Part of the large family of carotenoids, lycopene is a natural pigment that gives tomatoes, watermelon, pink grapefruit and papaya their colour. Along with beta-carotene and lutein, it is one of the most abundant carotenoids in the blood and in certain human tissues. Recent epidemiological studies have linked higher lycopene consumption and blood levels to a lower risk of chronic diseases such as cancer and cardiovascular disease.
A potent antioxidant
Lycopene is a particularly effective antioxidant at combatting the effects of free radicals - it is potentially twice as powerful as its close relative, beta-carotene, and ten times more powerful than alpha-tocopherol. A research team at Dusseldorf University has shown that lycopene is easily the most effective antioxidant at neutralising singlet oxygen, an especially aggressive free radical.
In a randomised, crossover study, healthy volunteers were given lycopene in the form of tomato juice, tomato sauce or natural-source supplements, one week’s treatment being alternated with one week’s break. Blood samples were taken at the beginning and end of each period.
Results showed a significant rise in serum lycopene levels in those given supplements. The increase after one week ranged from 75% to 145% compared with placebo. Alongside this increase in serum lycopene levels, researchers also observed a decrease in oxidation of lipids, LDL, proteins and DNA. This decrease in biomarkers of oxidation is an indication of lycopene’s in vivo antioxidant properties.
Other mechanisms of action
While lycopene’s antioxidant properties are principally responsible for its health benefits, studies are increasingly showing that other mechanisms are also involved.
At nutritional concentrations, lycopene may inhibit the growth of human cancer cells by interfering with cell growth progression factor - this is particularly the case with prostate cancer cells - without showing any evidence of toxic effects or apoptosis.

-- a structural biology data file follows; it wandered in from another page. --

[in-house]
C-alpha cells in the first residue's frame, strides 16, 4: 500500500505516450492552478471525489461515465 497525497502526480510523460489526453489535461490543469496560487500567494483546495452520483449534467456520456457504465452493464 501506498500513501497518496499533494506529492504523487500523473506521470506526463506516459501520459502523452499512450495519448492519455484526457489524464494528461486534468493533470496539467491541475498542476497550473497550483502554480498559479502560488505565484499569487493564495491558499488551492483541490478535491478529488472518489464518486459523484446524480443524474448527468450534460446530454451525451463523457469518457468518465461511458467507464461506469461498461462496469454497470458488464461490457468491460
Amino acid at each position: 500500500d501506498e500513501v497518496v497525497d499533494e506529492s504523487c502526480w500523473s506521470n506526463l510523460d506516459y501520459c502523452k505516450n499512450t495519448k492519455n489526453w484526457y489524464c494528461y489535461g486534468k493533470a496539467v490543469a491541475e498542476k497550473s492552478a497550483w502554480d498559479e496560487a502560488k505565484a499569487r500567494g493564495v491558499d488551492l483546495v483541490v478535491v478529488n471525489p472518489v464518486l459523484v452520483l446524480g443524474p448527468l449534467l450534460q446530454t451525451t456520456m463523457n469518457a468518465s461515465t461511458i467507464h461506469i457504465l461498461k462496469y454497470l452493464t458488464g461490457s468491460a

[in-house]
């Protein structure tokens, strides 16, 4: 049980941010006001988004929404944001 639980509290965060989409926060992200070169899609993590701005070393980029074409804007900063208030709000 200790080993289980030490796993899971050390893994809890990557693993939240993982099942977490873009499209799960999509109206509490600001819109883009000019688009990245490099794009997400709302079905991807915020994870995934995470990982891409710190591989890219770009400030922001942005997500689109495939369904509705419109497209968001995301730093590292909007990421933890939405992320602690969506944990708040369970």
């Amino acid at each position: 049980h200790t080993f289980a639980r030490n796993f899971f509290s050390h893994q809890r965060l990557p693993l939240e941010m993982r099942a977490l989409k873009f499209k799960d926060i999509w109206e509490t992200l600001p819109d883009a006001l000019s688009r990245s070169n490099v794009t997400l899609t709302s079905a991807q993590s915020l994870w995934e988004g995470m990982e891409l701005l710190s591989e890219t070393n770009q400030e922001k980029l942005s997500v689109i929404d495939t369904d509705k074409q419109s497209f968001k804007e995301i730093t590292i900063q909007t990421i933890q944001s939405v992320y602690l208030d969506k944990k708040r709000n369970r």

Lycopene’s regulation of the expression of connexin 43, a gene identified in studies 1
on animal and human cells, improves direct inter-cellular communication via gap-junctions. Restoring or regulating the impaired gap-junction communication seen in many human tumours is associated with a decrease in proliferation of tumour cells.
Lycopene and cancer
In a review2
of epidemiological literature published in 1999 on the links between consumption of tomatoes or tomato-based products and cancer, 57 of the 72 studies identified reported an inverse relation between such consumption and the risk of developing various cancers. In 35 of these studies, results were statistically significant. Evidence of lycopene’s benefits was strongest for prostate, lung and stomach cancer.
Data suggests that lycopene could also have a positive effect on cancers of the pancreas, colon, rectum, oesophagus, mouth and uterus.
Just as lutein is concentrated in the macula, so lycopene is concentrated in certain organs, in particular, the prostate. Studies have shown a lower incidence of prostate cancer in populations consuming large amounts of tomatoes and tomato-based products..
examined consumption of various dietary carotenoids among 47,894 health professionals free from prostate cancer to evaluate the risk of developing the disease. Lycopene was the only carotenoid seen to have an impact: the greater the amount consumed, the lower the risk of cancer..